Karen King – Thank you

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It’s with great sadness that we say goodbye to our friend and supporter Karen King, who passed away just before Christmas.

Karen met Mike Sansom, the founder of African Initiatives, when he delivered a workshop as part of Africa Focus Week in 2002. She was working for Bristol City Council to increase employment and economic inclusion in disadvantaged communities and spoke with him afterwards.

“Karen quietly came up to me with some (justifiable) concerns about the impact this might have on council services. Her questions were measured, sensible and she brought a level of scrutiny; a kind of gentle and nudging accountability, that the organisation (and especially myself) needed.”

Mike was so struck by her intelligence that he immediately asked her if she would be interested in joining the board. With characteristic humility Karen said she wouldn’t have much to offer. In fact the opposite was true and we were lucky to have her as a trustee for fourteen years. Karen was Chairperson for five of those years and brought her background in regeneration and economic development as well as a quiet determination and precision to the role.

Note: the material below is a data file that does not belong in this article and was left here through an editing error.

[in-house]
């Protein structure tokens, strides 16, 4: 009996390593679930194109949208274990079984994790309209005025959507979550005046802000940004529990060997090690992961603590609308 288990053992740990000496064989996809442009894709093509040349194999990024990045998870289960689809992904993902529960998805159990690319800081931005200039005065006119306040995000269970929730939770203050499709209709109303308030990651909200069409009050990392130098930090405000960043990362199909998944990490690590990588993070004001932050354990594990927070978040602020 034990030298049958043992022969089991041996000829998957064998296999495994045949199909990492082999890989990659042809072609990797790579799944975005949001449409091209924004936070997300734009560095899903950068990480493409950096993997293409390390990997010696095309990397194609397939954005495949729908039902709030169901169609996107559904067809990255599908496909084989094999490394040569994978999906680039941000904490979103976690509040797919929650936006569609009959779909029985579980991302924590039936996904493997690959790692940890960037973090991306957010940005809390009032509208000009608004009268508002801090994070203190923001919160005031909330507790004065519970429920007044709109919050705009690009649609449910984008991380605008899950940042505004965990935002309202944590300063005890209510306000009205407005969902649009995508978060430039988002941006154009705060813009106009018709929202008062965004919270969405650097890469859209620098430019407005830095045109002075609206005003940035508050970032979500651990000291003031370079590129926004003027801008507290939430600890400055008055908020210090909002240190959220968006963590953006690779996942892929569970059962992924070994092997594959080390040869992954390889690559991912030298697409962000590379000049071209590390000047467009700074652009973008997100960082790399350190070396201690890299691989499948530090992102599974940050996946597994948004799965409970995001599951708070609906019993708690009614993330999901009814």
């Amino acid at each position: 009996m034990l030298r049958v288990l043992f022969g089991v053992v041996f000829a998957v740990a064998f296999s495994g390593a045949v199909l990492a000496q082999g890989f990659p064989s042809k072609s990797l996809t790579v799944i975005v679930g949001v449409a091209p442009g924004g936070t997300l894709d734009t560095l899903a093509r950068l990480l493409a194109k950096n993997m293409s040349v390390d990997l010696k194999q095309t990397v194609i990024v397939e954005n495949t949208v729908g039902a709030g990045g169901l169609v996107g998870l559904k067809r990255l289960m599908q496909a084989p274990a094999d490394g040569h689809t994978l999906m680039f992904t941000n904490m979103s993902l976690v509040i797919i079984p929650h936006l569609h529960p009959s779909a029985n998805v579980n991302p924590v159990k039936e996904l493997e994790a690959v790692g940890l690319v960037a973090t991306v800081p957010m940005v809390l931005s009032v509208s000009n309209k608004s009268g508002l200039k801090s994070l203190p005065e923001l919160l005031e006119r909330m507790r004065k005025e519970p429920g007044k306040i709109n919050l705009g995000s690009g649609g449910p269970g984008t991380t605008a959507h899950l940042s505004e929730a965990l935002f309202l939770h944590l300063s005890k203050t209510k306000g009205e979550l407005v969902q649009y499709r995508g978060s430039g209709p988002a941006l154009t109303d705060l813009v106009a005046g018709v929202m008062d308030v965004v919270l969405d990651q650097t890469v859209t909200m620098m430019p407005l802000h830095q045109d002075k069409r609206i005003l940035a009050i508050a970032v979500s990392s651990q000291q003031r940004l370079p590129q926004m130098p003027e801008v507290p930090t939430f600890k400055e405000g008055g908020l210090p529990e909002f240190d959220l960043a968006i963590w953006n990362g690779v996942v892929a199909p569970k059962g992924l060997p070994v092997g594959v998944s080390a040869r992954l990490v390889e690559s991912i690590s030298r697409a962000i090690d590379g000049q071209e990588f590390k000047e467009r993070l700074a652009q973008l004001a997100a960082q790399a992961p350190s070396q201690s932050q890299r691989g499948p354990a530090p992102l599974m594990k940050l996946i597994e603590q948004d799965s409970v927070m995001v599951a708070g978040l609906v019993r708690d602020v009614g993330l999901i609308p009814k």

Karen had worked in the voluntary and public sectors in the UK and spent two years as a VSO volunteer in Kenya, supporting a project assisting disabled people to secure sustainable livelihoods. Her time in Kenya had given her a life-long interest in the African continent and a loyalty to her formative experiences there.

According to Mike, under her stewardship, African Initiatives’ governance and management improved immeasurably. Later, at a time when African Initiatives – and most small NGOs – faced extinction, Karen handled all the transitions so calmly and above all was incredibly supportive of the staff facing an uncertain future. Without her solid and caring presence, we have no doubt that African Initiatives would not have survived.

“Karen was one of the very good people; never flashy or flippant, always humble, loyal, so solid and dependable, a quality that is only recognised when it is gone. She generously offered her time and reflections and advice – always personable, always sociable and engaged.”

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How lucky those of us who knew Karen and those whose lives were touched by hers have been.